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Rep. Rick Edmonds, R-Baton Rouge, speaks on the Louisiana House floor in this 2017 Advocate file photo.

Louisiana House lawmakers narrowly rejected a proposal to streamline local approval of tax breaks under the state’s controversial, decades-old Industrial Tax Exemption Program on Monday.

House Concurrent Resolution 3 by Baton Rouge GOP Rep. Rick Edmonds is the first of slew of measures aimed at cutting back local authority to receive a vote by a full chamber. HCR3 won support from a majority of House members present — 50 to 44 — but fell three votes short of the 53-vote threshold needed for passage.

For 80 years, the state had decided, pretty much automatically, to exempt corporations from a decade of paying the property taxes on which local governments rely for services in return for investing in a manufacturing facility and creating jobs. In an executive order three years ago, Gov. John Bel Edwards, a Democrat, gave each government, sheriff, school and other local taxing jurisdiction the power to review, and possibly reject, ITEP applications.

Edmonds’ resolution, HCR3, would’ve centralized local approval of the often-substantial industry property tax breaks in a single three-member committee composed of the parish president, sheriff and school board president.Edmonds' legislation would have a local board review the project rather than having each local taxing jurisdiction decide whether to forgive a manufacturer's local property taxes for 10 years in return for investing in a project that comes with jobs.

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Edmonds argued that Edwards’ reforms have created “uncertainty” for business leaders and created new challenges for economic development groups trying to entice major industries to build or expand facilities in the state.

Several major industry groups, including the Louisiana Chemical Association and Louisiana Association of Business and Industry, backed Edmonds’ proposal.

“We are seeing businesses deciding not to continue doing business in the state of Louisiana,” Edmonds contended.

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But several lawmakers pushed back against Edmonds’ criticism of local reforms. Fellow Baton Rouge Reps. Ted James and Edmond Jordan, both Democrats, questioned whether a handful of rejected ITEP applications have really discouraged industry, listing off major investments that came after a controversial East Baton Rouge School Board decision to reject two applications from ExxonMobil.

Warnings from industry groups that local control over ITEP decisions would “run everybody out of town” have proved “untrue,” said James.

“After 80-something years we’re finally negotiating with the people who actually live where the industry is,” said Rep. Malinda White, D-Bogalusa. “When it’s in your local parish, there should be some say-so.”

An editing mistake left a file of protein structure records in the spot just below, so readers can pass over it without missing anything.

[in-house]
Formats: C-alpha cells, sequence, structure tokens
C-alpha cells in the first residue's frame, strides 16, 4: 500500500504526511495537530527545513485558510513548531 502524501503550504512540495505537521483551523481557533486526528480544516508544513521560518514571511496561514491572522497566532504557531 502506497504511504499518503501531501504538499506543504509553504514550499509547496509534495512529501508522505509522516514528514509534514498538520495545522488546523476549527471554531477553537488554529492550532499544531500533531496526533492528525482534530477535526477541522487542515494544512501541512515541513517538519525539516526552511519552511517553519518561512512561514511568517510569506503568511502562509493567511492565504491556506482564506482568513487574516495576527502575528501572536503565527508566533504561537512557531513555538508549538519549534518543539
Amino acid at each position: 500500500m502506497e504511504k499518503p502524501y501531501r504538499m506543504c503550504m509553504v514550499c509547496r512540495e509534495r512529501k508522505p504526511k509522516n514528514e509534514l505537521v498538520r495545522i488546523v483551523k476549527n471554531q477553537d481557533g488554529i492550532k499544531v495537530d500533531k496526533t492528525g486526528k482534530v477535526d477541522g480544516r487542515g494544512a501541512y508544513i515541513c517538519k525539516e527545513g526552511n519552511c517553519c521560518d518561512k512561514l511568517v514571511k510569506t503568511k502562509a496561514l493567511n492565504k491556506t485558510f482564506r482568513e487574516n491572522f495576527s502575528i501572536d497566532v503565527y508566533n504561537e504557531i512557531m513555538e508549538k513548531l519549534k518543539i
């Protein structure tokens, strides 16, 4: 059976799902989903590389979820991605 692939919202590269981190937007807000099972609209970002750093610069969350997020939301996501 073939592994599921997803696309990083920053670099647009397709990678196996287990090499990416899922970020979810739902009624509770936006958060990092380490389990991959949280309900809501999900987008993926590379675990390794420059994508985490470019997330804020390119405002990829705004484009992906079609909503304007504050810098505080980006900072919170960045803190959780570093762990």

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James, who took the floor to argue against the resolution, urged colleagues to text their local sheriffs to ask whether they’d support watering down their authority to review the tax breaks. The Louisiana Police Jury Association, which represents local governments, has lobbied against the bill.

Despite reforms, companies are still enjoying the old days of tax break program

Edmonds called the ITEP exemption “the best tool in the toolbox” for the state and local officials “trying to bring business or keep business in the state of Louisiana” and repeatedly raised the specter of other states — chiefly Texas — using “uncertainty” over the tax breaks to lure new plants across the border.

Edmonds told The Advocate after the vote he felt encouraged it came within three votes of passing and expressed confidence he could push it through on another attempt in the coming weeks.

“I think we’ll have some folks come around,” he said.

Voting to change governor’s order on ITEP (50): Speaker Barras and Reps. Abraham, Abramson, Amedee, Bacala, Bagley, Berthelot, Bishop, Bourriaque, Carmody, S. Carter, Connick, Coussan, Crews, Davis, DeVillier, DuBuisson, Edmonds, Emerson, Foil, Garofalo, Glover, L. Harris, Henry, Hodges, Hollis, Horton, Huval, Ivey, M. Johnson, N. Landry, Mack, Magee, McFarland, Miguez, G. Miller, Jay Morris, Jim Morris, Muscarello, Pugh, Pylant, Schexnayder, Seabaugh, Stefanski, Stokes, Talbot, Thomas, Turner, Wright and Zeringue.

Voting against HCR3 (44): Reps Anders, Armes, Bagneris, Billiot, Bouie, Brass, C. Brown, T. Brown, Carpenter, G. Carter, Chaney, Duplessis, Dwight, Franklin, Gaines, Gisclair, Guinn, Hill, Hoffmann, James, Jefferson, Jenkins, R. Johnson, Jones, Jordan, LaCombe, T. Landry, Larvadain, LeBas, Leger, Leopold, Lyons, Marcelle, Marino, McMahen, D. Miller, Moore, Moss, Norton, Pierre, Pope, Smith, Stagni and White.

Not voting (11): Reps Adams, R. Carter, Cox, Falconer, J. Harris, Hilferty, Howard, Jackson, Pearson, Richard and Simon.

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Follow Bryn Stole on Twitter, @BrynStole.